Vaccination introduces a vaccine into the body to produce immunity and
prevent specific diseases.
Many diseases that once caused widespread illness, disability, and death
are now prevented by vaccines in developed countries. Vaccines are
medicines that contain weakened or dead bacteria or viruses. When a child
receives a vaccine, his or her immune system responds by producing
antibodies, substances that weaken or destroy disease-causing organisms.
When the child comes in contact with live bacteria or viruses of the same
kind that are in the vaccine, the antibodies prevent those organisms from
making the child sick. Vaccines also stimulate the cellular immune system.
In other words, the child becomes immune to the disease the organisms
normally cause. Building immunity by using a vaccine is called
immunization. Childhood immunizations are safe and remain the most
effective way to prevent disease.
Vaccines contain antigens (weakened or dead viruses, bacteria, and fungi
that cause disease and infection). When introduced into the body, the
antigens stimulate the immune system response by instructing B cells to
produce antibodies, with assistance from T-cells. The antibodies are
produced to fight the weakened or dead viruses in the vaccine. The
antibodies "practice" on the weakened viruses, preparing the
immune system to destroy real and stronger viruses in the future. When new
antigens enter the body, white blood cells (called macrophages) engulf
them, process the information contained in the antigens, and send it to
the T-cells so that an immune system response can be mobilized.
In the early 2000s, children in the United States and in other developed
countries routinely have a series of vaccinations that begins at birth.
Vaccinations in children began about 1900 with the smallpox vaccine. In
1960 there were only five vaccines in eight shots. The number of
vaccinations children receive has steadily increased since that time. As
of 2004, children receive 11 different vaccines given in up to 20 shots by
age two years. Given according to a specific schedule, these vaccinations
, pertussis (
(German measles); varicella (
; pneumococcus; and
type B (Hib disease, a major cause of spinal
) and, in some states,
. This series of vaccinations is recommended by the American Academy of
Family Physicians, the American Academy of Pediatrics, and the Centers for
Disease Control and Prevention and is a requirement in all states before
children can enter school. States make exceptions for children who have
medical conditions such as
that prevent them from having vaccinations, and some states also make
exceptions for children whose parents object for religious or other
Several vaccines are delivered in one injection, such as the
measles-mumps-rubella (MMR) and diphtheria-tetanus-pertussis (DTP)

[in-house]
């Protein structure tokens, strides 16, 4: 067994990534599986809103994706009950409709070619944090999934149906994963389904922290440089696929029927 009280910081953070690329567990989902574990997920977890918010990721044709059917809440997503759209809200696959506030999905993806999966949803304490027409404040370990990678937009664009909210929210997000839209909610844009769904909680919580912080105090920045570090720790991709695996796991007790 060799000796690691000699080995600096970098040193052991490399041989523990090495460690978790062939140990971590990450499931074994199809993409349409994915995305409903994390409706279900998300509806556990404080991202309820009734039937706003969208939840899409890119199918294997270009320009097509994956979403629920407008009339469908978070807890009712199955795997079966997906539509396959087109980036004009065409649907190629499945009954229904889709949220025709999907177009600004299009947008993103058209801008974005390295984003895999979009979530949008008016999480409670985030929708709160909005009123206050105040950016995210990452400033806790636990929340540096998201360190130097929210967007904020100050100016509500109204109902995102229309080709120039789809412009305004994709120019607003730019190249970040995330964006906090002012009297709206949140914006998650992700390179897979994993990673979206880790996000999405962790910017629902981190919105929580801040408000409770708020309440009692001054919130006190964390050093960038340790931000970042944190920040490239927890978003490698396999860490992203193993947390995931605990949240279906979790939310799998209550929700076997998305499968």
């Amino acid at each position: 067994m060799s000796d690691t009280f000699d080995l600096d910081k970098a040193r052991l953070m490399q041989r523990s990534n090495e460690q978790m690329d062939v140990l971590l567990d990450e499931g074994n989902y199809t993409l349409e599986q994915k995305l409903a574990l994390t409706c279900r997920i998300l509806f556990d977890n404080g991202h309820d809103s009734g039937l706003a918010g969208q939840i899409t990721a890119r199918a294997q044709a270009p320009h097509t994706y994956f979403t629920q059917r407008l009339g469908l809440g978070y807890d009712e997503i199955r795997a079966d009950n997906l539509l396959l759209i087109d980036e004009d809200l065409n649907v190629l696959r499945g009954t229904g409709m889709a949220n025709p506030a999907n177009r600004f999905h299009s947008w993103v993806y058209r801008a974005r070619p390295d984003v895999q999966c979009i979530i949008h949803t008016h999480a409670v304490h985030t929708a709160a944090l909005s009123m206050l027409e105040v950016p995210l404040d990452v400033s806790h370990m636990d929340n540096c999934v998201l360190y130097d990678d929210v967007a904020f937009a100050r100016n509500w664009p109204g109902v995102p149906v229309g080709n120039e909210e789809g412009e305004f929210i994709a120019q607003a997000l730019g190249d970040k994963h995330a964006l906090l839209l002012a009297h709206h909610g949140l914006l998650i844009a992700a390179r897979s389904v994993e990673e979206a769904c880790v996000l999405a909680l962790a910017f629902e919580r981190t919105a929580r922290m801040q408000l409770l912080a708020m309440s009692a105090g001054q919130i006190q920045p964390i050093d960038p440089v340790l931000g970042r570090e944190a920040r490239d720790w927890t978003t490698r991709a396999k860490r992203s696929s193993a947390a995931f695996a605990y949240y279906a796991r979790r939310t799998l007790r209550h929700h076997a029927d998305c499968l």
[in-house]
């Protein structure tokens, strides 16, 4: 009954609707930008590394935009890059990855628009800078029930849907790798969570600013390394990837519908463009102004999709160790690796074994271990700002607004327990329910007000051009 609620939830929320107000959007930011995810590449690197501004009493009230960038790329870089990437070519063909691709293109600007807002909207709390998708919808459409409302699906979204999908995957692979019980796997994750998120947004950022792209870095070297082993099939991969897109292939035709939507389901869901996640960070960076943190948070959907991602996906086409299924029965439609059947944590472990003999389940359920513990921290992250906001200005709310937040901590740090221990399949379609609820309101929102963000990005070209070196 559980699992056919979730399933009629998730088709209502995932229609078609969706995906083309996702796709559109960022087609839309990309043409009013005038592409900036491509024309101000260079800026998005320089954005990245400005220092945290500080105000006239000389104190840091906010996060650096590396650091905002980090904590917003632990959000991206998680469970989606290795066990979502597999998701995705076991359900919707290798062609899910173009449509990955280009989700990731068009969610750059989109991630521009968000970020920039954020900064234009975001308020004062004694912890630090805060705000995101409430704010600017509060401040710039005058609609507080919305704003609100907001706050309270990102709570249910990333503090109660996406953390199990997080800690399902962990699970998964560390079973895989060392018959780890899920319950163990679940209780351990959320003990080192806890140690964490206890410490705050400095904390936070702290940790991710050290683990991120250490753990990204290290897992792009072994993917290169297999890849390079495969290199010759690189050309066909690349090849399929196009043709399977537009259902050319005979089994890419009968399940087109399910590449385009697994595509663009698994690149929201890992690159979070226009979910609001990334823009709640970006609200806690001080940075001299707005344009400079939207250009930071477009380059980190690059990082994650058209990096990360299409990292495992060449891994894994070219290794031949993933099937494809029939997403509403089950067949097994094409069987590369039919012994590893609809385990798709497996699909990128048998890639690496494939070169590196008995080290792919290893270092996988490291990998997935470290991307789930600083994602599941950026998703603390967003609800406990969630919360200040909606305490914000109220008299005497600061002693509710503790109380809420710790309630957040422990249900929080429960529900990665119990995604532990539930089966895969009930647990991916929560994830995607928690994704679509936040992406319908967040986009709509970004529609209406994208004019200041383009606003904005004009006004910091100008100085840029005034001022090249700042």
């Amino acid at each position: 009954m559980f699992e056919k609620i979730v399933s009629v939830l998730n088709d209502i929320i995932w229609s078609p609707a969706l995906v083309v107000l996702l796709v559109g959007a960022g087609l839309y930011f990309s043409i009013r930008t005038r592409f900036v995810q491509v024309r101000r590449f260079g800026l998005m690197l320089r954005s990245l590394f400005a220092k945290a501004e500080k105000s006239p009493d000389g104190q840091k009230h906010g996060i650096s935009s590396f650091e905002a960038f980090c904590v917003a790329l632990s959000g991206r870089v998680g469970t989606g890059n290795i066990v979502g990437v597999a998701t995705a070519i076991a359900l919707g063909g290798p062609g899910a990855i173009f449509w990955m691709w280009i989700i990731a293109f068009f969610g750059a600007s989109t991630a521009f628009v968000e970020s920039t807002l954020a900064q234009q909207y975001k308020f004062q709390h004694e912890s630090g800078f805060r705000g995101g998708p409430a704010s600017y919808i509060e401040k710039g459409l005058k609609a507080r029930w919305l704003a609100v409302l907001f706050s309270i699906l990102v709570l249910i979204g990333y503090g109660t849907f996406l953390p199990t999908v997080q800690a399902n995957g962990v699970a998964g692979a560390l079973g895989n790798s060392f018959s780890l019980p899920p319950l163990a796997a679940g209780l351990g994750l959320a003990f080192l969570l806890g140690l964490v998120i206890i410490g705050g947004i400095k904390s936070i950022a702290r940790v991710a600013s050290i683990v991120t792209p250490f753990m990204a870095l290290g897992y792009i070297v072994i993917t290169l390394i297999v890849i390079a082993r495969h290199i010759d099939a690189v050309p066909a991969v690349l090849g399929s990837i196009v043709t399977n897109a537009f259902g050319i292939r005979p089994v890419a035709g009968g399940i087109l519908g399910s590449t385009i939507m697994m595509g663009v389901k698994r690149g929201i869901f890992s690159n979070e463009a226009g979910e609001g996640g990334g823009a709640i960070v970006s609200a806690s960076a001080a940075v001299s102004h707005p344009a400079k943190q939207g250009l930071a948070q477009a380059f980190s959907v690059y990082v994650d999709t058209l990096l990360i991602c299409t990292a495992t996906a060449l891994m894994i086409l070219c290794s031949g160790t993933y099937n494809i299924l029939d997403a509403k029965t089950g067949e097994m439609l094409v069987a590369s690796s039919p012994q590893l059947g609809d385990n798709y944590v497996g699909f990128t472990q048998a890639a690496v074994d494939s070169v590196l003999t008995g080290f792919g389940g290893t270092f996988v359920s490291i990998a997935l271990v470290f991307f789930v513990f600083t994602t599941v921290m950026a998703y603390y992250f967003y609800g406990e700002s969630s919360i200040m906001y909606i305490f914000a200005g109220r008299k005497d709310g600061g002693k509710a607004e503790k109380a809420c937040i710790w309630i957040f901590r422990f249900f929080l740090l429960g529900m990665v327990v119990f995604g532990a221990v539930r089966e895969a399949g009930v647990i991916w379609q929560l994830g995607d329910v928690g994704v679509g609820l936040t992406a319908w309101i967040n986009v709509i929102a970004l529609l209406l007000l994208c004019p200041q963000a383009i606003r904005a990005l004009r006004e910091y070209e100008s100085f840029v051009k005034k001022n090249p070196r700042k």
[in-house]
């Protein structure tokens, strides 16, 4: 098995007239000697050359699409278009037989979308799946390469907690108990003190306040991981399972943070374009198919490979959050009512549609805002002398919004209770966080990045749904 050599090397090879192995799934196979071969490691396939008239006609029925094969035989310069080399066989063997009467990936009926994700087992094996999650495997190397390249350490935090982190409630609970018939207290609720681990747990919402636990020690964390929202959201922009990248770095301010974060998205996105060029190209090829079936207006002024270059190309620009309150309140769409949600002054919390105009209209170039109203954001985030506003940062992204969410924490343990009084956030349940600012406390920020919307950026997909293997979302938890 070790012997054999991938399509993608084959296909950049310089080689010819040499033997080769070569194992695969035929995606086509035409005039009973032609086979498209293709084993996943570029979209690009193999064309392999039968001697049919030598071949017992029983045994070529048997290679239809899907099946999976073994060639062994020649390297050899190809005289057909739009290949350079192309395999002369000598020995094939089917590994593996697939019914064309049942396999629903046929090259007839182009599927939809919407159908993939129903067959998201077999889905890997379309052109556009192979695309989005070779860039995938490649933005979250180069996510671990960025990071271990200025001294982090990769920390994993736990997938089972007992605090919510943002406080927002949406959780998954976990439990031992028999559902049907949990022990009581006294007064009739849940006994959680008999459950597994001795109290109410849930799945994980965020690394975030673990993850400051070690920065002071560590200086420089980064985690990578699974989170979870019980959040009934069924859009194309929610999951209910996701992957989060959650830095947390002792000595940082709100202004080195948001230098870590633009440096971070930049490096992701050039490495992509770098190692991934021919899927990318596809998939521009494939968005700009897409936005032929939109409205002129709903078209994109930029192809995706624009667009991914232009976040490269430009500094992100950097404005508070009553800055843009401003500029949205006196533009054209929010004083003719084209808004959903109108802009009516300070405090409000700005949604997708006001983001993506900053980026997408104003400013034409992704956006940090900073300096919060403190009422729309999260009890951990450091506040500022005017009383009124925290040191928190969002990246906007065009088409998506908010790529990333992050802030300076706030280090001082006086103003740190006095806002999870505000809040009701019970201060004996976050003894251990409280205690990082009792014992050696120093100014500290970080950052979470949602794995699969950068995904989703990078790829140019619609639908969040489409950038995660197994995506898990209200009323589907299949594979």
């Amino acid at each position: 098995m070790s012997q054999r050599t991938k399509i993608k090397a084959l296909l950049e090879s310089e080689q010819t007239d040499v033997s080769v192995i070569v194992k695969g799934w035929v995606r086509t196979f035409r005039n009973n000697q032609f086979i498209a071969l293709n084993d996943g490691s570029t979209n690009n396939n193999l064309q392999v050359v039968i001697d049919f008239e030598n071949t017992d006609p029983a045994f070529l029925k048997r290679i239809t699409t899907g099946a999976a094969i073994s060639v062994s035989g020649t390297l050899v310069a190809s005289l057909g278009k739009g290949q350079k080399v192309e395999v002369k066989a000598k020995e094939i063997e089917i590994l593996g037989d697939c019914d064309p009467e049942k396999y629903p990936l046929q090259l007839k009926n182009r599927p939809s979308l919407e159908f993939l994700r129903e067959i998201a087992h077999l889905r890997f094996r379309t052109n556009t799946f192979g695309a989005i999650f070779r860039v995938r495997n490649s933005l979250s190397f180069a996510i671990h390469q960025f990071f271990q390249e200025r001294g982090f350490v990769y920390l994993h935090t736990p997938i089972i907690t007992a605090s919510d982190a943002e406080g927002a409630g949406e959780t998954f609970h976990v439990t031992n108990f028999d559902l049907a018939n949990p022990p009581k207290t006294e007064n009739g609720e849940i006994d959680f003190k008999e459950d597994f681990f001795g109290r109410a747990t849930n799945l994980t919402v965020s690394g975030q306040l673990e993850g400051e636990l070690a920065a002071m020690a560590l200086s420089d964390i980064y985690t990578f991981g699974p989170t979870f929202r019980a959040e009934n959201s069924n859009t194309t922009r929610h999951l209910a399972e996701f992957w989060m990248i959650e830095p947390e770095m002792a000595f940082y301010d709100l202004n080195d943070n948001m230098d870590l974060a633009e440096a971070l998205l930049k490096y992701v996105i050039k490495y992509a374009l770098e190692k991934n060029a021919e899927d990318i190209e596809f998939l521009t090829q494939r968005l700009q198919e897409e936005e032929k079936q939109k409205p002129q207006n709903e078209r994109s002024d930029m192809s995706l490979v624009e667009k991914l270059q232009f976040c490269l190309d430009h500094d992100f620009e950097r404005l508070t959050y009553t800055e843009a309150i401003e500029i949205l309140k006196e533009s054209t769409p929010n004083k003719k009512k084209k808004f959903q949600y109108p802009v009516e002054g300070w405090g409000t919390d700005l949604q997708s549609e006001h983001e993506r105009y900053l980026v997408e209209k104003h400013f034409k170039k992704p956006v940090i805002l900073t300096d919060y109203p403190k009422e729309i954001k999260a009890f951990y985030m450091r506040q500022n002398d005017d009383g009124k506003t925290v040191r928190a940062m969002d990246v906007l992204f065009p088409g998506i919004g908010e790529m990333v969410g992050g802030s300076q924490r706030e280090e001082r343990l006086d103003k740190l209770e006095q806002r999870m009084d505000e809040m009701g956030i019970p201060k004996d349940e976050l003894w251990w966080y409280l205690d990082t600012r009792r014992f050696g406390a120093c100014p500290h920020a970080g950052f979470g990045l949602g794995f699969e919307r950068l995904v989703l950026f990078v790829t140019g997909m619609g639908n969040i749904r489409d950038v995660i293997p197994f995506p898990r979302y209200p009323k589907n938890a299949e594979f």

Vaccines are used in several ways. Some vaccines, such as the
, are given only when a child comes in contact with the virus that causes
the disease, such as through a dog bite.
Recommendations for other vaccines and immunobiologic medicines depend on
the child's health status or area of world where the family might
travel. Such treatments are vaccine or immune globulin for hepatitis A,
typhoid, meningitis, Japanese
In addition the uses discussed above, vaccines are available for
preventing anthrax, cholera, plague,
, and yellow fever. Most vaccines are given as injections, but a few are
The administration of vaccines to meet travel requirements should not
interfere with or postpone any
Recommended childhood and adolescent immunization schedule, United
(Graph by GGS Information Services.)
of the routine childhood immunizations. If necessary, the routine
immunization schedule can be accelerated to give as many vaccines as
possible before departure. Decisions about vaccinations for children with
chronic illnesses are made with the child's doctor.
Parents who are planning to travel with children to another country should
find out what vaccinations are needed. Some vaccinations may be needed 12
weeks before the trip, so getting this information early is important.
Many major hospitals and medical centers have travel clinics that provide
this information. The traveler's health section of the Centers for
Disease Control and Prevention also has information on vaccination
A vaccination health record helps parents and healthcare providers keep
track of a child's vaccinations. The record should start when the
child has his or her first vaccination and should be kept up-to-date with
each added vaccination. While most doctors follow the recommended
vaccination schedule, some flexibility is allowed. For example,
vaccinations scheduled for age two months may be given anytime between six
to ten weeks. Slight departures from the schedule do not keep the child
from developing immunity, as long as all the vaccinations are received
close to the right times.
Vaccines are not always effective, and there is no way to predict whether
a vaccine will "take" in any particular child. To be most